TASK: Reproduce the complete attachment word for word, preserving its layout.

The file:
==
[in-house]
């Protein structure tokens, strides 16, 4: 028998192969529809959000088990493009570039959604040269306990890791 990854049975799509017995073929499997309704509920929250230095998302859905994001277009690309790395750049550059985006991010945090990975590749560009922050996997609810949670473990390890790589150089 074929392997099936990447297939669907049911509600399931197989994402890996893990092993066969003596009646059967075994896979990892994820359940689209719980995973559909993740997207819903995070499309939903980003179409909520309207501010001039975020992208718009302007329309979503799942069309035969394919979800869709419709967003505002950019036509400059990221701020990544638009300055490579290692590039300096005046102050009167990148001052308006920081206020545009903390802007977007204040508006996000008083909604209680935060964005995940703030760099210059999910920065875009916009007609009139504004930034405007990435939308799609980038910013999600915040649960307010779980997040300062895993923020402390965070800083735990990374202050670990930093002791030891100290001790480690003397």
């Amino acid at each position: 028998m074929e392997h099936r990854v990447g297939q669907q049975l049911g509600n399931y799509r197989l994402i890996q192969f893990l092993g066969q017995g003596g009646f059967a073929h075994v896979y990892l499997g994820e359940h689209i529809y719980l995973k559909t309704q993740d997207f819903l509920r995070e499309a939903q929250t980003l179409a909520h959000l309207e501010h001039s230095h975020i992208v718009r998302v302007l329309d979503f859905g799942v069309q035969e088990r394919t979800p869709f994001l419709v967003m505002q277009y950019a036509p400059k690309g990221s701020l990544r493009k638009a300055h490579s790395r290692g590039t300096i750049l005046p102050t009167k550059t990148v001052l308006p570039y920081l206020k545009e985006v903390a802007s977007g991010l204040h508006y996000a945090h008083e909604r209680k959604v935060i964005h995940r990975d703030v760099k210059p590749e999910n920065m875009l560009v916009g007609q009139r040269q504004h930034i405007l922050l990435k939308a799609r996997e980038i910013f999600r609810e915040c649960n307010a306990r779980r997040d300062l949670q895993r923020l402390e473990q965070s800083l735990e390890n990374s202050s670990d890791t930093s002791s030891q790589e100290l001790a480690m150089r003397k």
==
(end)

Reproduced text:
[in-house]
């Protein structure tokens, strides 16, 4: 028998192969529809959000088990493009570039959604040269306990890791 990854049975799509017995073929499997309704509920929250230095998302859905994001277009690309790395750049550059985006991010945090990975590749560009922050996997609810949670473990390890790589150089 074929392997099936990447297939669907049911509600399931197989994402890996893990092993066969003596009646059967075994896979990892994820359940689209719980995973559909993740997207819903995070499309939903980003179409909520309207501010001039975020992208718009302007329309979503799942069309035969394919979800869709419709967003505002950019036509400059990221701020990544638009300055490579290692590039300096005046102050009167990148001052308006920081206020545009903390802007977007204040508006996000008083909604209680935060964005995940703030760099210059999910920065875009916009007609009139504004930034405007990435939308799609980038910013999600915040649960307010779980997040300062895993923020402390965070800083735990990374202050670990930093002791030891100290001790480690003397």
């Amino acid at each position: 028998m074929e392997h099936r990854v990447g297939q669907q049975l049911g509600n399931y799509r197989l994402i890996q192969f893990l092993g066969q017995g003596g009646f059967a073929h075994v896979y990892l499997g994820e359940h689209i529809y719980l995973k559909t309704q993740d997207f819903l509920r995070e499309a939903q929250t980003l179409a909520h959000l309207e501010h001039s230095h975020i992208v718009r998302v302007l329309d979503f859905g799942v069309q035969e088990r394919t979800p869709f994001l419709v967003m505002q277009y950019a036509p400059k690309g990221s701020l990544r493009k638009a300055h490579s790395r290692g590039t300096i750049l005046p102050t009167k550059t990148v001052l308006p570039y920081l206020k545009e985006v903390a802007s977007g991010l204040h508006y996000a945090h008083e909604r209680k959604v935060i964005h995940r990975d703030v760099k210059p590749e999910n920065m875009l560009v916009g007609q009139r040269q504004h930034i405007l922050l990435k939308a799609r996997e980038i910013f999600r609810e915040c649960n307010a306990r779980r997040d300062l949670q895993r923020l402390e473990q965070s800083l735990e390890n990374s202050s670990d890791t930093s002791s030891q790589e100290l001790a480690m150089r003397k």